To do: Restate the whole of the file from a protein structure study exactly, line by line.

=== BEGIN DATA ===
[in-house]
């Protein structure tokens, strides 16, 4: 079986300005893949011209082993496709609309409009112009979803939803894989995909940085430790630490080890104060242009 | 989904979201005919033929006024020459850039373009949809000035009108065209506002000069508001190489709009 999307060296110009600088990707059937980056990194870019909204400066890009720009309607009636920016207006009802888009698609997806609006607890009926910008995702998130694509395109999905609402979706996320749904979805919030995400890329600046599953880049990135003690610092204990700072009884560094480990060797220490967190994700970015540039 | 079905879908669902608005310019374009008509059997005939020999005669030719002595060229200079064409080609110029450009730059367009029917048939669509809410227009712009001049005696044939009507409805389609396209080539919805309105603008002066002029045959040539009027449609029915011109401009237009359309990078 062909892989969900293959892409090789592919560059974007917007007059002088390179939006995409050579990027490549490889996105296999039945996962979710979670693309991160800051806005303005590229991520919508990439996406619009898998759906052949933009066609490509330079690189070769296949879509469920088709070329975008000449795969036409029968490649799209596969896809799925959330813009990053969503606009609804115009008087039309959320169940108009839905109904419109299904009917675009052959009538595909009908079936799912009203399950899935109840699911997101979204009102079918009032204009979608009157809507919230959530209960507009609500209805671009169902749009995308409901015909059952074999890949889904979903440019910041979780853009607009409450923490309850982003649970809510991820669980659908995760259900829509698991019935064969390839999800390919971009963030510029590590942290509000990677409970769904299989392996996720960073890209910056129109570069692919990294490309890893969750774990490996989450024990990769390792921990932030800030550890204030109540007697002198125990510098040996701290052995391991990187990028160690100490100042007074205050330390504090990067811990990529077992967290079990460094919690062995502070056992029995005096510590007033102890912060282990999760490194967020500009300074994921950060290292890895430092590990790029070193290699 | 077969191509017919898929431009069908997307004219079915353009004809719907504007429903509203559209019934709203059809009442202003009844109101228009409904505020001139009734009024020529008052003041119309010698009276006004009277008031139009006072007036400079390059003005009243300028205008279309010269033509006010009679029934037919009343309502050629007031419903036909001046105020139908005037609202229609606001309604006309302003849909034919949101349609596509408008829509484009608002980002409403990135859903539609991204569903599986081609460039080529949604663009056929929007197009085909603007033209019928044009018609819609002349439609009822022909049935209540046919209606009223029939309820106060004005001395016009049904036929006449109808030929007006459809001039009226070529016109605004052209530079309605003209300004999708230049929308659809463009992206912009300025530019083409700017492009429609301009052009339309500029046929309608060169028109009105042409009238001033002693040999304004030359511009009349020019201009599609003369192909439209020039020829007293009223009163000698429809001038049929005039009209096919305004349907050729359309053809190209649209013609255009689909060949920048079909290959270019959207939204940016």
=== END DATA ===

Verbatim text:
[in-house]
């Protein structure tokens, strides 16, 4: 079986300005893949011209082993496709609309409009112009979803939803894989995909940085430790630490080890104060242009 | 989904979201005919033929006024020459850039373009949809000035009108065209506002000069508001190489709009 999307060296110009600088990707059937980056990194870019909204400066890009720009309607009636920016207006009802888009698609997806609006607890009926910008995702998130694509395109999905609402979706996320749904979805919030995400890329600046599953880049990135003690610092204990700072009884560094480990060797220490967190994700970015540039 | 079905879908669902608005310019374009008509059997005939020999005669030719002595060229200079064409080609110029450009730059367009029917048939669509809410227009712009001049005696044939009507409805389609396209080539919805309105603008002066002029045959040539009027449609029915011109401009237009359309990078 062909892989969900293959892409090789592919560059974007917007007059002088390179939006995409050579990027490549490889996105296999039945996962979710979670693309991160800051806005303005590229991520919508990439996406619009898998759906052949933009066609490509330079690189070769296949879509469920088709070329975008000449795969036409029968490649799209596969896809799925959330813009990053969503606009609804115009008087039309959320169940108009839905109904419109299904009917675009052959009538595909009908079936799912009203399950899935109840699911997101979204009102079918009032204009979608009157809507919230959530209960507009609500209805671009169902749009995308409901015909059952074999890949889904979903440019910041979780853009607009409450923490309850982003649970809510991820669980659908995760259900829509698991019935064969390839999800390919971009963030510029590590942290509000990677409970769904299989392996996720960073890209910056129109570069692919990294490309890893969750774990490996989450024990990769390792921990932030800030550890204030109540007697002198125990510098040996701290052995391991990187990028160690100490100042007074205050330390504090990067811990990529077992967290079990460094919690062995502070056992029995005096510590007033102890912060282990999760490194967020500009300074994921950060290292890895430092590990790029070193290699 | 077969191509017919898929431009069908997307004219079915353009004809719907504007429903509203559209019934709203059809009442202003009844109101228009409904505020001139009734009024020529008052003041119309010698009276006004009277008031139009006072007036400079390059003005009243300028205008279309010269033509006010009679029934037919009343309502050629007031419903036909001046105020139908005037609202229609606001309604006309302003849909034919949101349609596509408008829509484009608002980002409403990135859903539609991204569903599986081609460039080529949604663009056929929007197009085909603007033209019928044009018609819609002349439609009822022909049935209540046919209606009223029939309820106060004005001395016009049904036929006449109808030929007006459809001039009226070529016109605004052209530079309605003209300004999708230049929308659809463009992206912009300025530019083409700017492009429609301009052009339309500029046929309608060169028109009105042409009238001033002693040999304004030359511009009349020019201009599609003369192909439209020039020829007293009223009163000698429809001038049929005039009209096919305004349907050729359309053809190209649209013609255009689909060949920048079909290959270019959207939204940016």